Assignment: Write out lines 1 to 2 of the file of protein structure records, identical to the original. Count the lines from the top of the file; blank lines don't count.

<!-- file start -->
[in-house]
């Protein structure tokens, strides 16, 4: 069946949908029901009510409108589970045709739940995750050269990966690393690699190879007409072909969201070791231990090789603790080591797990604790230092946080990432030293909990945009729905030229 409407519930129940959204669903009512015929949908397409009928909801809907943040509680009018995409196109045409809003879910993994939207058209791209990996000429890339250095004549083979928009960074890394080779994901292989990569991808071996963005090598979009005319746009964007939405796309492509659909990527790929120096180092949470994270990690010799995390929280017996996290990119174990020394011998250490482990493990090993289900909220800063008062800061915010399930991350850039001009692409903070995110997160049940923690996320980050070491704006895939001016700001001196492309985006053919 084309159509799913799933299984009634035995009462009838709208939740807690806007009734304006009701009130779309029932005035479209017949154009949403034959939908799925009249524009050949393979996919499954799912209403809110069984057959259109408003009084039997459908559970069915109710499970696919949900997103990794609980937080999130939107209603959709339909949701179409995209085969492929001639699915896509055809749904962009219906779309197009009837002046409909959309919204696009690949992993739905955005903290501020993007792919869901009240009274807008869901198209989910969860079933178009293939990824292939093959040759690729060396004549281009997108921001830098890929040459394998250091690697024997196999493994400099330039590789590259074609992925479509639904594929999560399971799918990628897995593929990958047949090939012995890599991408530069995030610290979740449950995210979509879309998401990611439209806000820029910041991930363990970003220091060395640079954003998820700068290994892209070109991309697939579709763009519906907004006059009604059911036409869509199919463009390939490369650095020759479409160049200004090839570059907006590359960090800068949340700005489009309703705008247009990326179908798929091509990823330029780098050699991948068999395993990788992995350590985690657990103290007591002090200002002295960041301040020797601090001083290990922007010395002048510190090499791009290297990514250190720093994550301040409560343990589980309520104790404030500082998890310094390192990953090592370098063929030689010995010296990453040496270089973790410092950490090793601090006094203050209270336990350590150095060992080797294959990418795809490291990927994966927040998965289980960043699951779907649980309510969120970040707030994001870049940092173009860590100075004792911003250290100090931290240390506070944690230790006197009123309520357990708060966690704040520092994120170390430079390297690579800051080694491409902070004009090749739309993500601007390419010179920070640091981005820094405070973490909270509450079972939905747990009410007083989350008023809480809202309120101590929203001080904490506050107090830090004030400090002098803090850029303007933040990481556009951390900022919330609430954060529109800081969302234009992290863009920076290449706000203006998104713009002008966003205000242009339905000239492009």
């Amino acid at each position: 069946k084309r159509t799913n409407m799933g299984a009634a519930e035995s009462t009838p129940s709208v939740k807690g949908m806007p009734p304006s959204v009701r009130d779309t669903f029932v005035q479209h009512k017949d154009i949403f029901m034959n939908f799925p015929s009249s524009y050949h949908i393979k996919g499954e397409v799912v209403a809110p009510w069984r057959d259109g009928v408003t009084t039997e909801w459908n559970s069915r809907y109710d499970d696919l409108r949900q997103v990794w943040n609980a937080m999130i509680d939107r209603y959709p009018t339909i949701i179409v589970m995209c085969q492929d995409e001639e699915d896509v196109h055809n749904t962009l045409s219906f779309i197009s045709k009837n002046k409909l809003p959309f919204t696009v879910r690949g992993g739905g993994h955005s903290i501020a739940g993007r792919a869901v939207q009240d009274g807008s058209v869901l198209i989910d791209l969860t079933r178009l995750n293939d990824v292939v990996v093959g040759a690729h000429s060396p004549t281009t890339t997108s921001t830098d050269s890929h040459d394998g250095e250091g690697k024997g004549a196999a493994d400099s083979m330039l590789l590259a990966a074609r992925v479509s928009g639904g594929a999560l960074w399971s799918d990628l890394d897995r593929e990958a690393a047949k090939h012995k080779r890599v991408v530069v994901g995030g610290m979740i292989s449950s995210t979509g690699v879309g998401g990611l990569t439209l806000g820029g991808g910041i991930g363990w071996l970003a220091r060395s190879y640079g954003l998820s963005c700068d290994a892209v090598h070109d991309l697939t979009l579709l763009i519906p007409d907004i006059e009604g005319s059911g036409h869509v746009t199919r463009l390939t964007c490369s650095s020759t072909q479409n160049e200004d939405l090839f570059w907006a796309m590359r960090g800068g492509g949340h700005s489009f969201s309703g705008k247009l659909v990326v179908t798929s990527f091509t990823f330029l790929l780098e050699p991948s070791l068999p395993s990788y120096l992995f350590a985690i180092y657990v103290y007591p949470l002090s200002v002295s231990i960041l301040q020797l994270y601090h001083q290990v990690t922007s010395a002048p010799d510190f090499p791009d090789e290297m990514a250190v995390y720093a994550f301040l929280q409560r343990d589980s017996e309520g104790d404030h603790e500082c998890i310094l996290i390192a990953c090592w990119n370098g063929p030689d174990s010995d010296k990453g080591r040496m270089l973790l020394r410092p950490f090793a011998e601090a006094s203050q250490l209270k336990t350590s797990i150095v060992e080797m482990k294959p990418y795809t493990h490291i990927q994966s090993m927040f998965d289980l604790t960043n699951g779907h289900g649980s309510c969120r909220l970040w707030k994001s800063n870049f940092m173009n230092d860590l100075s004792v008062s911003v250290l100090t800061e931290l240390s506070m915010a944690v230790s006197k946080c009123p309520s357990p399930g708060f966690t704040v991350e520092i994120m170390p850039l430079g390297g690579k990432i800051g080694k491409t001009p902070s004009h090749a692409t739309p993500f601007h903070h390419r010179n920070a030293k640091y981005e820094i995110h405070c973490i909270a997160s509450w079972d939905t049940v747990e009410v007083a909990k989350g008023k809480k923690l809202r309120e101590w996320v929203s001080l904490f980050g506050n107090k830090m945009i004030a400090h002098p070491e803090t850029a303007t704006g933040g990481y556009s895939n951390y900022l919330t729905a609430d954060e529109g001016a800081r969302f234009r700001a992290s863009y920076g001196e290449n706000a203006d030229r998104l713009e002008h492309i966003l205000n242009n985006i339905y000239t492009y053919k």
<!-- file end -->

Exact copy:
[in-house]
């Protein structure tokens, strides 16, 4: 069946949908029901009510409108589970045709739940995750050269990966690393690699190879007409072909969201070791231990090789603790080591797990604790230092946080990432030293909990945009729905030229 409407519930129940959204669903009512015929949908397409009928909801809907943040509680009018995409196109045409809003879910993994939207058209791209990996000429890339250095004549083979928009960074890394080779994901292989990569991808071996963005090598979009005319746009964007939405796309492509659909990527790929120096180092949470994270990690010799995390929280017996996290990119174990020394011998250490482990493990090993289900909220800063008062800061915010399930991350850039001009692409903070995110997160049940923690996320980050070491704006895939001016700001001196492309985006053919 084309159509799913799933299984009634035995009462009838709208939740807690806007009734304006009701009130779309029932005035479209017949154009949403034959939908799925009249524009050949393979996919499954799912209403809110069984057959259109408003009084039997459908559970069915109710499970696919949900997103990794609980937080999130939107209603959709339909949701179409995209085969492929001639699915896509055809749904962009219906779309197009009837002046409909959309919204696009690949992993739905955005903290501020993007792919869901009240009274807008869901198209989910969860079933178009293939990824292939093959040759690729060396004549281009997108921001830098890929040459394998250091690697024997196999493994400099330039590789590259074609992925479509639904594929999560399971799918990628897995593929990958047949090939012995890599991408530069995030610290979740449950995210979509879309998401990611439209806000820029910041991930363990970003220091060395640079954003998820700068290994892209070109991309697939579709763009519906907004006059009604059911036409869509199919463009390939490369650095020759479409160049200004090839570059907006590359960090800068949340700005489009309703705008247009990326179908798929091509990823330029780098050699991948068999395993990788992995350590985690657990103290007591002090200002002295960041301040020797601090001083290990922007010395002048510190090499791009290297990514250190720093994550301040409560343990589980309520104790404030500082998890310094390192990953090592370098063929030689010995010296990453040496270089973790410092950490090793601090006094203050209270336990350590150095060992080797294959990418795809490291990927994966927040998965289980960043699951779907649980309510969120970040707030994001870049940092173009860590100075004792911003250290100090931290240390506070944690230790006197009123309520357990708060966690704040520092994120170390430079390297690579800051080694491409902070004009090749739309993500601007390419010179920070640091981005820094405070973490909270509450079972939905747990009410007083989350008023809480809202309120101590929203001080904490506050107090830090004030400090002098803090850029303007933040990481556009951390900022919330609430954060529109800081969302234009992290863009920076290449706000203006998104713009002008966003205000242009339905000239492009």